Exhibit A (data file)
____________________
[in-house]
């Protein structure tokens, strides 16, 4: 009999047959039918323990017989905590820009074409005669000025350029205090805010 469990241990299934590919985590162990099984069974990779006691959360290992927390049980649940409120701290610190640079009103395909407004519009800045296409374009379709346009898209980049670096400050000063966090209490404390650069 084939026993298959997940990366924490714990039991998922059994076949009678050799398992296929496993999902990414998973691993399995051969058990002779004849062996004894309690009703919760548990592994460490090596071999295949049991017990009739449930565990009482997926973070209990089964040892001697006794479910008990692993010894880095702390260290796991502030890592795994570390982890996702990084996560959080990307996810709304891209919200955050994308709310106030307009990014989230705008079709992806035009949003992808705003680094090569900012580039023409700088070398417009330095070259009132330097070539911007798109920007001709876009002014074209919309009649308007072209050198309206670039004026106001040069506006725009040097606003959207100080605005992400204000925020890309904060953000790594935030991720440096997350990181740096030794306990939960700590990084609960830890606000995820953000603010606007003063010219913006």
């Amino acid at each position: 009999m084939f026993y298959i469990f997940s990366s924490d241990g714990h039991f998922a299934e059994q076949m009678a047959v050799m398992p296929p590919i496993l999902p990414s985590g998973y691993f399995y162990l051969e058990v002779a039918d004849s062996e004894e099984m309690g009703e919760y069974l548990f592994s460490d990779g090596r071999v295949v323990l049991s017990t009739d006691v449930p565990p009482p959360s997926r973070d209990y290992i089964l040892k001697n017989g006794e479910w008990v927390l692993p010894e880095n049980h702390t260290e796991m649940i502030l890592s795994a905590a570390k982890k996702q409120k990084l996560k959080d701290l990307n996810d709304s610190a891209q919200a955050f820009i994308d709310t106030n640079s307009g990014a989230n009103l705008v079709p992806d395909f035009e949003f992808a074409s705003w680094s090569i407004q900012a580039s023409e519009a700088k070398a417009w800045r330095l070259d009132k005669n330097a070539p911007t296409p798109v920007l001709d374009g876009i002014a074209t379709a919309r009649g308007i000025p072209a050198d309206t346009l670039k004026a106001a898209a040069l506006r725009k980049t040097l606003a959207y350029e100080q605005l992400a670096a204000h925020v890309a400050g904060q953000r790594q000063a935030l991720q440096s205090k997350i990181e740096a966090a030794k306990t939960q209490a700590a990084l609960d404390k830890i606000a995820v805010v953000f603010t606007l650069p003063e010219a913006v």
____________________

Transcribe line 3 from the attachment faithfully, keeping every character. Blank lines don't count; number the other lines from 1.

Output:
């Amino acid at each position: 009999m084939f026993y298959i469990f997940s990366s924490d241990g714990h039991f998922a299934e059994q076949m009678a047959v050799m398992p296929p590919i496993l999902p990414s985590g998973y691993f399995y162990l051969e058990v002779a039918d004849s062996e004894e099984m309690g009703e919760y069974l548990f592994s460490d990779g090596r071999v295949v323990l049991s017990t009739d006691v449930p565990p009482p959360s997926r973070d209990y290992i089964l040892k001697n017989g006794e479910w008990v927390l692993p010894e880095n049980h702390t260290e796991m649940i502030l890592s795994a905590a570390k982890k996702q409120k990084l996560k959080d701290l990307n996810d709304s610190a891209q919200a955050f820009i994308d709310t106030n640079s307009g990014a989230n009103l705008v079709p992806d395909f035009e949003f992808a074409s705003w680094s090569i407004q900012a580039s023409e519009a700088k070398a417009w800045r330095l070259d009132k005669n330097a070539p911007t296409p798109v920007l001709d374009g876009i002014a074209t379709a919309r009649g308007i000025p072209a050198d309206t346009l670039k004026a106001a898209a040069l506006r725009k980049t040097l606003a959207y350029e100080q605005l992400a670096a204000h925020v890309a400050g904060q953000r790594q000063a935030l991720q440096s205090k997350i990181e740096a966090a030794k306990t939960q209490a700590a990084l609960d404390k830890i606000a995820v805010v953000f603010t606007l650069p003063e010219a913006v």